Some features of my visit this year:
– Meeting friends from all around the GKPA church, and other churches further north.
– Taking part in church life, special occasions, festivals and fellowship at smaller gatherings, and trips to outlying congregations for special events.
– Teaching at Debora Children’s Home: the area I visit is 94% Muslim. Christian children need every advantage to continue studies or just get work, so learning English is very important. Teaching is great privilege.
I have now visited eleven times, and do have some difficulties, but overall I receive innumerable blessings. It’s exciting to see children grasp the meaning of words and phrases; to see the glow in the eyes of a child on fire to learn; to see them grasp important teachings from God’s word. I love to be involved in these processes.
I try to use every opportunity for as many purposes as possible, e.g. using clear, powerful Christian songs and texts to teach translation and reading skills; teach First Aid as a vehicle for English lessons etc. I thank God for the opportunities he has given me.
– Meeting graduates where they live and work – just one illustration. When I visited Medan last year I couldn’t find Meli, a 2008 graduate studying accountancy.
Before I left Australia this year I emailed, messages and went on Facebook to graduates to let them know when I planned to be in their area. I put out a general appeal on Facebook – ‘where are you, Meli?’ But received no answer. I sent messages to her brother, again no reply. So my visit to Medan on 12 and 13 July was primarily to find Meli, a sweet, gentle girl. I went and spoke to the family she had stayed with for four years. They said she had run away in early 2013 and was believed to be staying with a Muslim aunt in a distant suburb.
A good friend, Riani, made many phone calls trying to track down Meli, William and Heber for me. Then she went out on a motorbike, and left a message at William’s place of board. He came to see me a few hours later. He’s fine, as always, but still no Meli.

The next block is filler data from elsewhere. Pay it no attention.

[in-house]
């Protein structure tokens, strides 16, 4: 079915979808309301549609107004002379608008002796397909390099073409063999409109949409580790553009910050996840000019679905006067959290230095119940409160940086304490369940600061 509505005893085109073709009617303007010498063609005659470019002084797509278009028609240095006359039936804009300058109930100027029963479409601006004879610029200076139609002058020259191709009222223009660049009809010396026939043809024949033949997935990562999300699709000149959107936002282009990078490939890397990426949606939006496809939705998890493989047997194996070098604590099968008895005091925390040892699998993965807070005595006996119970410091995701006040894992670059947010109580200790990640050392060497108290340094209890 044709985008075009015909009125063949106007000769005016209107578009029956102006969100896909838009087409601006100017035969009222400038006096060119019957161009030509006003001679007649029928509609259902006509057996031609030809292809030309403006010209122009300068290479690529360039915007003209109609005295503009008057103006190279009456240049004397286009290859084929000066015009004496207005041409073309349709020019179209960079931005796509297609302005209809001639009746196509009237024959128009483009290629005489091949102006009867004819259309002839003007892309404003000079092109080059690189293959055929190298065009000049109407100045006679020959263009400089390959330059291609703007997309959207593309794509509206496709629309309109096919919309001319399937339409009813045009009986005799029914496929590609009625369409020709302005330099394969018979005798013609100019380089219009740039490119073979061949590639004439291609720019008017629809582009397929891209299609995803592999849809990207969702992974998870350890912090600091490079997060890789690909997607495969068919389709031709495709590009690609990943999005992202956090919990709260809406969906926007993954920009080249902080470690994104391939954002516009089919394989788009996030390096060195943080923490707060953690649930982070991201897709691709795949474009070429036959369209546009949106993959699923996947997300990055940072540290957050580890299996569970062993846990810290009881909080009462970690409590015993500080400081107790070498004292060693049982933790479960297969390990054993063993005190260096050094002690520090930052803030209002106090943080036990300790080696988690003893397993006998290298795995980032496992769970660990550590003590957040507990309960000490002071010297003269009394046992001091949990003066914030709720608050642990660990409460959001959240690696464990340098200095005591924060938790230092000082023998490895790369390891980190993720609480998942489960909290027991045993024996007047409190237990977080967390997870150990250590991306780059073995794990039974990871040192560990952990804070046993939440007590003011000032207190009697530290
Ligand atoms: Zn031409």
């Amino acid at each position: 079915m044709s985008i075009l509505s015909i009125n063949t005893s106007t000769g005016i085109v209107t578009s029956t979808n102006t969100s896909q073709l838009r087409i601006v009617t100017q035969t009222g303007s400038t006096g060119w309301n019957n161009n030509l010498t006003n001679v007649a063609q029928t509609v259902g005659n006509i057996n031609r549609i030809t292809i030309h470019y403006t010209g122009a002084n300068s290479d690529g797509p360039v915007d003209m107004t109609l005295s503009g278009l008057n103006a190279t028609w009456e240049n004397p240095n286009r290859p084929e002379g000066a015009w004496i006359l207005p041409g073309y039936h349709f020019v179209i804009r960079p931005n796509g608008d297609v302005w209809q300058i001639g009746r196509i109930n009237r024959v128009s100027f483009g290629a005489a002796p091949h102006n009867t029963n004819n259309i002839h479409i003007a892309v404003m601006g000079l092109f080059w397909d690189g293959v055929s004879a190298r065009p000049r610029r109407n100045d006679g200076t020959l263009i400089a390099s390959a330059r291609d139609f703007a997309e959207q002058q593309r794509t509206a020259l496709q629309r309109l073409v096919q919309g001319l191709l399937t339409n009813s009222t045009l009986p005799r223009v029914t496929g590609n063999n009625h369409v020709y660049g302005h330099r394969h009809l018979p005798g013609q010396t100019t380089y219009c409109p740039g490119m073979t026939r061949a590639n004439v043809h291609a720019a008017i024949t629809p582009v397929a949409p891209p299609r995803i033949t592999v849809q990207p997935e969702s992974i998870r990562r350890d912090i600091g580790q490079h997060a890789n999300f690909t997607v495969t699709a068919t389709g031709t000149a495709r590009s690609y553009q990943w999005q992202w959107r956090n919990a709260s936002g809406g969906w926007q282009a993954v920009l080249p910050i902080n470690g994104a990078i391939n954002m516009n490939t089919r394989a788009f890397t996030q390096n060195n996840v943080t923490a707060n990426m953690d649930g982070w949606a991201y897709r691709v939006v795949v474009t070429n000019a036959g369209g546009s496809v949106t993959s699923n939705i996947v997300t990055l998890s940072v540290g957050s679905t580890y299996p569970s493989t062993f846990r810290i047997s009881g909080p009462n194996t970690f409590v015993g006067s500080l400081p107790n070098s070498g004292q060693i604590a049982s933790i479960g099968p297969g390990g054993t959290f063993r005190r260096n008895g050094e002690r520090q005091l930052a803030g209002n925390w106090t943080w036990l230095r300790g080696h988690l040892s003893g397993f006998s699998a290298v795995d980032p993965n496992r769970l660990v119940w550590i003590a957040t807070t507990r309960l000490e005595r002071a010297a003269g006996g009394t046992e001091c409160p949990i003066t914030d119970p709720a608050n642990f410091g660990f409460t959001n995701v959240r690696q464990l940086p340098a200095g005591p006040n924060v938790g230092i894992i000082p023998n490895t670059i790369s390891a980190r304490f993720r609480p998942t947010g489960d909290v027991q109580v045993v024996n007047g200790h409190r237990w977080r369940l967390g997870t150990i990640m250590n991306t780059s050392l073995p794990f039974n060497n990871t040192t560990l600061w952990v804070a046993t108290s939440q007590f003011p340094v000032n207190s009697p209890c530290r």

Two weeks later, back at Debora, Meli messaged me. Someone had eventually contacted her. She came twelve hours by bus to see me.
In July 2012, Meli, very embarrassed, had whispered to me that her sponsor church had forgotten to pay for her last year of study. I spoke to the treasurer of that church, and other officials, and expected it would be addressed, but I now found that she had again been forgotten, so couldn’t do her final thesis, and graduate. She was too embarrassed to tell her sponsors the reason as they were members of that church, so she left to find work and has been working in a furniture factory.
When she visited me at Debora, this story came out. We explained her situation to several people I respected and informed the leaders of the church.
This story illustrates why I try to meet graduates. They are out in the world by themselves with little or no family support. Because I love them, I want to know they are important to someone, and also try to model to their church that they need ongoing contact. I spend a lot of time and energy travelling to meet them. I try to keep in contact with them, pray for them and pass on their contact details to their church.


If you would like to consider the opportunity to serve as a volunteer in mission, serving in practical ways, teaching English, teaching in the seminaries and institutions of our partner churches, or in local churches, you are invited to phone Nevin on (08) 8267 7300 or email nevin.nitschke@lca.org.au. For more information, go to https://www.lcamission.org.au/join-gods-mission/volunteer/

Read more stories about volunteering at https://www.lcamission.org.au/category/join-gods-mission/volunteers/

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About the Author : Erin Kerber